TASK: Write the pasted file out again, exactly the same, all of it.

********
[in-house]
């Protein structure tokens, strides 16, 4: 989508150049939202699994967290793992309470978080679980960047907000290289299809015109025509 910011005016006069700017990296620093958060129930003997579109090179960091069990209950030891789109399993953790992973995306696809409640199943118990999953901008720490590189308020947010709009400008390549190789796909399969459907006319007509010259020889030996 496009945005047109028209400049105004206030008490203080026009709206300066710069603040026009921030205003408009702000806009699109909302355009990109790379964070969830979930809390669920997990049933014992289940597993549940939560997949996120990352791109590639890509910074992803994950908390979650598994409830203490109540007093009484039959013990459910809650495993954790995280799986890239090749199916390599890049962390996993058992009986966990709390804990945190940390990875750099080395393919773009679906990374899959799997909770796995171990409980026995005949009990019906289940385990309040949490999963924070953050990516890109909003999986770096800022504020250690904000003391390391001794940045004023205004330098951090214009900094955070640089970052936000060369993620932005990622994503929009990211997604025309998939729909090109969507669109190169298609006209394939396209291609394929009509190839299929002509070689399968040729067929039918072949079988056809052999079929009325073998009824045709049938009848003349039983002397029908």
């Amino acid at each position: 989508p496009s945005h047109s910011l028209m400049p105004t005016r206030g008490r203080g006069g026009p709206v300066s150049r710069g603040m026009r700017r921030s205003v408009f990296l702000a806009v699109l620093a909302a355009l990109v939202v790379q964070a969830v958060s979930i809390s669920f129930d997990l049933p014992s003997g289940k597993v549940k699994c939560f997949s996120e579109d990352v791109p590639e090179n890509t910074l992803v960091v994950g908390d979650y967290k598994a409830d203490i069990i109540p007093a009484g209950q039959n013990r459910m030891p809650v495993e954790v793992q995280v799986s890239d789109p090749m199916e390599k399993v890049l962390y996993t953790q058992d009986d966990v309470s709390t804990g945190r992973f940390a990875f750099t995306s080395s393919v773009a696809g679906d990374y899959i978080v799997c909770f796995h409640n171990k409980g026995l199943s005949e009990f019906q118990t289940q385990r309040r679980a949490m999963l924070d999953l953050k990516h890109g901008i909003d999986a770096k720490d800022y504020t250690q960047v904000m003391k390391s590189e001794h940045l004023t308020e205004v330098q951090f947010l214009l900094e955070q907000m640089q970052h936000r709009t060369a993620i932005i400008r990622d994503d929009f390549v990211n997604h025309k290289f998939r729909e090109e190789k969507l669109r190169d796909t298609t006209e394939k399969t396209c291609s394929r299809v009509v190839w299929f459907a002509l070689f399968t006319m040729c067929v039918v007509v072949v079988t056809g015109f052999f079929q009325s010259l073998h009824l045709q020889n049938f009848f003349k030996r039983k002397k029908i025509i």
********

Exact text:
[in-house]
């Protein structure tokens, strides 16, 4: 989508150049939202699994967290793992309470978080679980960047907000290289299809015109025509 910011005016006069700017990296620093958060129930003997579109090179960091069990209950030891789109399993953790992973995306696809409640199943118990999953901008720490590189308020947010709009400008390549190789796909399969459907006319007509010259020889030996 496009945005047109028209400049105004206030008490203080026009709206300066710069603040026009921030205003408009702000806009699109909302355009990109790379964070969830979930809390669920997990049933014992289940597993549940939560997949996120990352791109590639890509910074992803994950908390979650598994409830203490109540007093009484039959013990459910809650495993954790995280799986890239090749199916390599890049962390996993058992009986966990709390804990945190940390990875750099080395393919773009679906990374899959799997909770796995171990409980026995005949009990019906289940385990309040949490999963924070953050990516890109909003999986770096800022504020250690904000003391390391001794940045004023205004330098951090214009900094955070640089970052936000060369993620932005990622994503929009990211997604025309998939729909090109969507669109190169298609006209394939396209291609394929009509190839299929002509070689399968040729067929039918072949079988056809052999079929009325073998009824045709049938009848003349039983002397029908």
């Amino acid at each position: 989508p496009s945005h047109s910011l028209m400049p105004t005016r206030g008490r203080g006069g026009p709206v300066s150049r710069g603040m026009r700017r921030s205003v408009f990296l702000a806009v699109l620093a909302a355009l990109v939202v790379q964070a969830v958060s979930i809390s669920f129930d997990l049933p014992s003997g289940k597993v549940k699994c939560f997949s996120e579109d990352v791109p590639e090179n890509t910074l992803v960091v994950g908390d979650y967290k598994a409830d203490i069990i109540p007093a009484g209950q039959n013990r459910m030891p809650v495993e954790v793992q995280v799986s890239d789109p090749m199916e390599k399993v890049l962390y996993t953790q058992d009986d966990v309470s709390t804990g945190r992973f940390a990875f750099t995306s080395s393919v773009a696809g679906d990374y899959i978080v799997c909770f796995h409640n171990k409980g026995l199943s005949e009990f019906q118990t289940q385990r309040r679980a949490m999963l924070d999953l953050k990516h890109g901008i909003d999986a770096k720490d800022y504020t250690q960047v904000m003391k390391s590189e001794h940045l004023t308020e205004v330098q951090f947010l214009l900094e955070q907000m640089q970052h936000r709009t060369a993620i932005i400008r990622d994503d929009f390549v990211n997604h025309k290289f998939r729909e090109e190789k969507l669109r190169d796909t298609t006209e394939k399969t396209c291609s394929r299809v009509v190839w299929f459907a002509l070689f399968t006319m040729c067929v039918v007509v072949v079988t056809g015109f052999f079929q009325s010259l073998h009824l045709q020889n049938f009848f003349k030996r039983k002397k029908i025509i």